New Blaine program offers help and hope

By Stefanie Donahue

Beginning this week, all are welcome to participate in Roots, an outreach program that supports families coping with the aftermath of trauma.

The program was developed by the staff at Rebound, which launched as an independent nonprofit in 2006 to serve individuals with trauma backgrounds in Whatcom County. Through a variety of community programs, Rebound aims to foster growth and positive change for those who’ve experienced abuse, neglect, poverty and other forms of trauma. Roots began in Bellingham and serves hundreds every year. Wednesday, October 5 marked the first day the program expanded to Blaine.

Each Wednesday from 6:30 to 8 p.m. Rebound will offer Roots programming to parents and children at Blaine Elementary School following the weekly Community Meals Program operated out of the Blaine Senior Center. At $50 per quarter, anyone can join in on a variety of engaging and educational opportunities.


Lucas Goodwin, l., speaks to a crowd of 200 at a Rebound fundraiser in 2015. Photo by Danielle Goodwin.

Each week at Roots, parents and children are separated into groups. Parents are invited to participate in a sequential enrichment course led by trained facilitators with help from volunteers and sometimes participants from past programs. The courses cover topics about financial literacy, healthy living and parenting, just to name a few.

Kids are divided into three groups: pre-K/nursery, elementary and middle school. Program facilitators lead a variety of activities, including a discussion period where kids learn about making choices, dealing with family challenges and developing their emotional and social skills.

For Bellingham resident Danielle Goodwin, the program has been a breath of fresh air. In 2014, Goodwin fled her home and abusive partner to seek refuge in Bellingham for herself and three kids. Goodwin and her kids were homeless for eight months prior to  finding a home with the help of Lydia Place, a social services organization in Bellingham.

Roots has made a significant difference for Goodwin and her kids, she said. At Roots, she said, “you don’t feel alone.”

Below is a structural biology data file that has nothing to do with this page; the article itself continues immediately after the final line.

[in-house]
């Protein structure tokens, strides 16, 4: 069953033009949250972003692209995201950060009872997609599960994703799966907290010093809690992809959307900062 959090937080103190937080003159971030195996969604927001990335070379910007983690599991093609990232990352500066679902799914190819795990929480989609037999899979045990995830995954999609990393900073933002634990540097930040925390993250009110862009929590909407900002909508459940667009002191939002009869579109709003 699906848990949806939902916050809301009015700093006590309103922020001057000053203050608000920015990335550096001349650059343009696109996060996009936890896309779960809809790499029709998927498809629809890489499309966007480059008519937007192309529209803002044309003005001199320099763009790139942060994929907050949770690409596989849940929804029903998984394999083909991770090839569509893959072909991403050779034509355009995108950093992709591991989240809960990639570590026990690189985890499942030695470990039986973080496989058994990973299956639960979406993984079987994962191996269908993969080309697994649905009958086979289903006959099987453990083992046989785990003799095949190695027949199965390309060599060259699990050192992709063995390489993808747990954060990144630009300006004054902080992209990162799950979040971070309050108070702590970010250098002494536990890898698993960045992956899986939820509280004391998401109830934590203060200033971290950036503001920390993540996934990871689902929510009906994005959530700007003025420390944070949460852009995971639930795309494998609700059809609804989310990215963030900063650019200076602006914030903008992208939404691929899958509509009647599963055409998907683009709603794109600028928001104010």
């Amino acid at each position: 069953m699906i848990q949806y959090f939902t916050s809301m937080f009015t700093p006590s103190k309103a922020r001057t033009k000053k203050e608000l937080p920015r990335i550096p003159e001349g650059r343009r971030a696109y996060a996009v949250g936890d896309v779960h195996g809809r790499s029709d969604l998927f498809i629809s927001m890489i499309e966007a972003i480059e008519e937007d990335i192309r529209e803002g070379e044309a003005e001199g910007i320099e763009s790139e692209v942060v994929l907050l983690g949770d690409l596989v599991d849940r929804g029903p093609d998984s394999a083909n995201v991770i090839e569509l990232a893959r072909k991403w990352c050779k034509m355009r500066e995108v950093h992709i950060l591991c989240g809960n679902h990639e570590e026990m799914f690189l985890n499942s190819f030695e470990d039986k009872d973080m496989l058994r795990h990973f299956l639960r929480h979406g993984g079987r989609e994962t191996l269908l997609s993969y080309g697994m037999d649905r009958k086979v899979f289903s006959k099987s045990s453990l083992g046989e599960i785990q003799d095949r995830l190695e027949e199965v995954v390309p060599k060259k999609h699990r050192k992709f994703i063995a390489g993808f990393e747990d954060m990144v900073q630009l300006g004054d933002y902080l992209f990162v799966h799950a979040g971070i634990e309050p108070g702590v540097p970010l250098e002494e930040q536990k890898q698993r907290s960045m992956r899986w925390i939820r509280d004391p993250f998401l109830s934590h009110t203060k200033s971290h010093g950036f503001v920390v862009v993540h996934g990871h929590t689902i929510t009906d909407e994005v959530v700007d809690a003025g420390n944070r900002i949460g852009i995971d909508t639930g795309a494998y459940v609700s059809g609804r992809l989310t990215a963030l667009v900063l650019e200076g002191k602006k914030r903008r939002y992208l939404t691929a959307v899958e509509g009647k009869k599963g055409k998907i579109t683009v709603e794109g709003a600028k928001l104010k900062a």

Goodwin has three children – Ella, 4, Dylan, 6 and Lucas, 8. Her oldest son Lucas suffers from PTSD due to abuse, she said. Often, Lucas struggles with after school care and Roots is one of the few places where he is comfortable and happy, she explained.

“It was Lucas’ first safe space,” she said. “They know how to deal with trauma.”

In fact, the Goodwins like the program so much, they’ve become local advocates. Last year, Lucas spoke in front of a crowd of 200 at a Rebound fundraiser, she said. He shared his story of abuse and the importance he places on the Roots program, she said. To say the least, she’s proud.

“Lucas says, ‘If you’re having trouble, they don’t leave you,’” she said. “For him to trust people, that’s big.”

Goodwin considers the program crucial in providing her and her kids with a community that is both supportive and knowledgeable about the issues they face on a daily basis. Beyond the courses, they’ve all been able to build trusting relationships with the program staff, she said.

Since moving to Bellingham, she’s been able to find a home, graduate with a degree in legal administration from Bellingham Technical College and become a part of Rebound’s tight knit community. “I’m so excited for [Roots] to be in Blaine,” she said. “This is such an important program.”

Rebound’s executive director Tyler Michel said the organization is still looking to recruit volunteers. Transportation will be provided from Bellingham. Volunteers can apply online or by fax, mail or email. “We’re really trying to empower kids,” he said. “It’s designed to be really supportive.”

To learn more about Rebound, visit or call the office at 360/714-0700.

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